Ladies and gentlemen, 2019, my last hoorah, has been a fine year for Peterhouse; the school is set fair and I have the utmost confidence that with Jon Trafford waiting in the wings you can rest assured that, in spite of the challenges, the pot holes around the corner, Peterhouse will continue to grow and thrive. I wish him and indeed all of you all every success and good fortune.

Conditur in Petra.


Graham Peebles – Honours’ Tie
At the end of this term Graham Peebles will step down from SVH after 34 years of service, the last 27 of which he has been Headmaster.
In recognition of his outstanding service it gives me great pleasure to award Graham with an Honours’ tie.


GUEST OF HONOURS SPEECH

Mr SCOTT MARQUES

Conditur in Petra

The Rector, Members of the Board of Governors, invited guests and parents, Members of Staff, young men and women of Peterhouse

30 years ago, almost to the day, I sat where the 6th Form are sitting today. And life has been more of an adventure and more of a challenge than I ever expected. I would like to take this opportunity to give you the very best advice I could possibly give you as you venture into a world that is in a more rapid state of change an uncertainty than when I launched out. The speed of change is truly phenomenal and is giving rise to options that were never available before – both for better and for worse. The forces of society, politics and economics play out within this rapidly mutating environment. There are many interesting days a head for us in Zimbabwe, SA, Africa, UK, USA, indeed across the globe from East to West, North to South.

In this context, you have attended one of the foremost High Schools on the continent – renowned for its diverse exposure not only academically but in many other aspects of life – the awards today are testimony to this. What a school; and if you have had the good fortune of being in Founders House then you have definitely known the peak experience of being at Peterhouse

I’d like to draw your attention to one aspect of the preparation for life that you have been exposed to at this outstanding institution. Each time you have walked into chapel, either through the front door or under the centerpiece of the aisle, you have walked under the school motto – Conditur in Petra.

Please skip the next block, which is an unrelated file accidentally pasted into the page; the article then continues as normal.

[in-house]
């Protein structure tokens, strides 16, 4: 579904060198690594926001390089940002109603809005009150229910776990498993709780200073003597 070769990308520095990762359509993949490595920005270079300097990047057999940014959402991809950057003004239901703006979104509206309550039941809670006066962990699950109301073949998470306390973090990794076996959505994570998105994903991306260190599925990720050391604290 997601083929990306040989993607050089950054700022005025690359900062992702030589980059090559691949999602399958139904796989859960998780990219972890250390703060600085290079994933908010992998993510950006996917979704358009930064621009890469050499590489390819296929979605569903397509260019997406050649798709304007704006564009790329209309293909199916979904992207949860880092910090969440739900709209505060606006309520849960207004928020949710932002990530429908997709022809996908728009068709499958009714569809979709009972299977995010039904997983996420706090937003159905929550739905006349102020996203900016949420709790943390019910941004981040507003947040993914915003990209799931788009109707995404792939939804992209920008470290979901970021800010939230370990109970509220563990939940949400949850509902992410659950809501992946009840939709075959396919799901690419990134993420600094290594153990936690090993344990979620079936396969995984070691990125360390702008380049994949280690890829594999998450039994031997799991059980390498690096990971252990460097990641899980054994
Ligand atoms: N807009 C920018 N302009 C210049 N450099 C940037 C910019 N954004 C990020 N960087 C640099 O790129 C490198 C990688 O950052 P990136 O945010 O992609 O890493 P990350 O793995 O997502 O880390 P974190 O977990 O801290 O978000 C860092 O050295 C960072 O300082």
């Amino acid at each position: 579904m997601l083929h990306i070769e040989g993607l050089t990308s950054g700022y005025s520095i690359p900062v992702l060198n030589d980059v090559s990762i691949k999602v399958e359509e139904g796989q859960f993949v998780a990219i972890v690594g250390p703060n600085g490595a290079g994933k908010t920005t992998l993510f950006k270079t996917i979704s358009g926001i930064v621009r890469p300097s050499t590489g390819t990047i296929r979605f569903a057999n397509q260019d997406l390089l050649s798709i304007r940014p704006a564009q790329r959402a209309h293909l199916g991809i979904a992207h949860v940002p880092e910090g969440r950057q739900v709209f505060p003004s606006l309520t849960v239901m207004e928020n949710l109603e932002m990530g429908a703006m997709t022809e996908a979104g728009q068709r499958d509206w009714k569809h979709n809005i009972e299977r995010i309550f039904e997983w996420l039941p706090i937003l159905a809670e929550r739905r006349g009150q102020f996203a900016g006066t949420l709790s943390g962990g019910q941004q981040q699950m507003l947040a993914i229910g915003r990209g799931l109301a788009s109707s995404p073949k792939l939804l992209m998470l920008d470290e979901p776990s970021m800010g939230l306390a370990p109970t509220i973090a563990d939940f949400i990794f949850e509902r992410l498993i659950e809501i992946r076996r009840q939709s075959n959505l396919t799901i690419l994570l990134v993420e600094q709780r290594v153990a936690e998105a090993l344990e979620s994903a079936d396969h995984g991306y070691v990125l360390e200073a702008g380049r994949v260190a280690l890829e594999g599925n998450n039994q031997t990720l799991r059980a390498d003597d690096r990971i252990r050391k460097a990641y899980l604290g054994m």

Jesus used this phrase twice – both at apex moments of his ministry.

Firstly as he ended his sermon on the mount - the most pondered and most quoted speech in the history of mankind. He said at the end of this sermon ‘He who hears these words of mine and puts them into practice is like the man who builds his house on the rock.’ (Matt 7v24-27)

Then secondly, Jesus uses this phrase immediately prior to his transfiguration. Upon Peter’s confession of Jesus as the Son of the Living God, Jesus says to him ‘I tell you, you are Peter (petros) and on this Rock (petra) I will build my church and the gates of hell will not prevail against it.’ (Matt 16 v 18)

These words that ride along the very heights of Jesus teaching will now compete for your attention as you leave Peterhouse and are exposed to a wider and wider world. Other words will contest for supremacy in your hearts, vying for your faith, for what you truly believe. And as we know, it is what we truly believe is what determines how we actually behave.

Just before I highlight the core elements of what Jesus profiles as being the very basis for building your life, I’d like us to consider some other competing messages out there. I’ve chosen to demonstrate these through some songs, ones that you will have either heard as a squack brushing someone else’s shoes, or that played yourself as a sixth former while your squacks were brushing your shoes. Let’s have a listen to some examples:

One Republic (2013/14) Counting Stars
I, feel something so right
Doing the wrong thing
I, feel something so wrong
Doing the right thing
I could lie, could lie, could lie
Everything that kills me makes me feel alive

DJs Dimitri Vegas, Like Mike & David Guetta with Kiiara – Complicated (2017)
We can keep it simple, baby
Let's not make it complicated
Labels are so overrated
Let's not make it complicated
Rules are meant for breaking, baby
Let's not make it complicated
Why don't we just go get naked?
Let's not make it complicated

Khalid – Young, Dumb and Broke (2017)
I can not give you everything, you know I wish I could
I'm so high at the moment
I'm so caught up in this
Yeah, we're just young, dumb and broke
But we still got love to give
While we're young dumb
Young, young dumb and broke

Little Mix – Shout Out to My Ex (2016)
Shout out to my ex, you're really quite the man
You made my heart break and that made me who I am
Here's to my ex, hey, look at me now
Well, I, I'm all the way up
I swear you'll never bring me down

Snoop dog & Wiz Khalifa – Young & Wild & Free – 2011/12
So what, we get drunk
So what, we smoke weed
We're just having fun
We don't care who sees
So what, we go out
That's how it's supposed to be
Living young and wild and free

I think it is good to play these songs in chapel, because the truth is that our whole lives are lived out in the shadow of the cross and in the light of Christ. And we need to evaluate the relative wisdom of all the messages that we hear.